According to estimates from the U.S. Housing and Urban Development and Commerce Department, single-family starts edged up in September, consistent with recent gains for the NAHB/Wells Fargo Housing Market Index (HMI). However, the headline measure of total housing starts was down 9.4% for the month due to a large decline in the volatile multifamily sector.
Single-family starts increased 0.3% to a 918,000 seasonally adjusted annual pace in September. Multifamily starts declined 28.2% to a 338,000 annualized rate after a strong reading of 471,000 in August.
On a year-to-date basis, single-family starts are 1.8% lower than the first nine months of 2018. NAHB’s forecast, and the forward-looking HMI suggest that future data will show slight monthly gains due to recent declines in mortgage interest rates. Indeed, single-family permits have been increasing since April, and single-family starts have been rising since May as the home construction rebound continues. We expect additional single-family growth, as areas beyond the exurbs respond to for-sale housing demand and ongoing healthy labor markets.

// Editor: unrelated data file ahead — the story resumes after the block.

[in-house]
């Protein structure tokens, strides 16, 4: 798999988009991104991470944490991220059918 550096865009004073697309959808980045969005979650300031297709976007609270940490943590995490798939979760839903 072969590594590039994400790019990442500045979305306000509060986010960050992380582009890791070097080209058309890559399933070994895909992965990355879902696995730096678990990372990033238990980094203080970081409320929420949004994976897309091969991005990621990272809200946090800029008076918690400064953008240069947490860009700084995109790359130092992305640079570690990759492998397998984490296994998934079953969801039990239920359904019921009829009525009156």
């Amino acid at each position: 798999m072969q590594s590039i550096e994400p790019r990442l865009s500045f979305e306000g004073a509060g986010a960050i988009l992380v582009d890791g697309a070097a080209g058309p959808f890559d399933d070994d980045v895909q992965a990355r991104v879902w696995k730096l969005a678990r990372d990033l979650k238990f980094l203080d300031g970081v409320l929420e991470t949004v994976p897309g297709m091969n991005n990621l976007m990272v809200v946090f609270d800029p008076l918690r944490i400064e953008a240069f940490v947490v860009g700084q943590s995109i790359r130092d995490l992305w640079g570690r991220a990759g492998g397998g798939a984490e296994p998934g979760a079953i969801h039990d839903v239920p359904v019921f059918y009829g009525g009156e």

On a regional and year-to-date basis, single-family starts are down 9.1% in the Northeast, 8.6% in the West, 5.4% in the Midwest and up 3.4% in the South – the only region with net gains.
As of September 2019, there were 524,000 single-family homes under construction. September saw the first gain for this number since January, and it is roughly flat from a year ago. There are currently 633,000 apartments under construction, a post-Great Recession high. The cumulative impact of the rebound in home construction is seen in the graph below.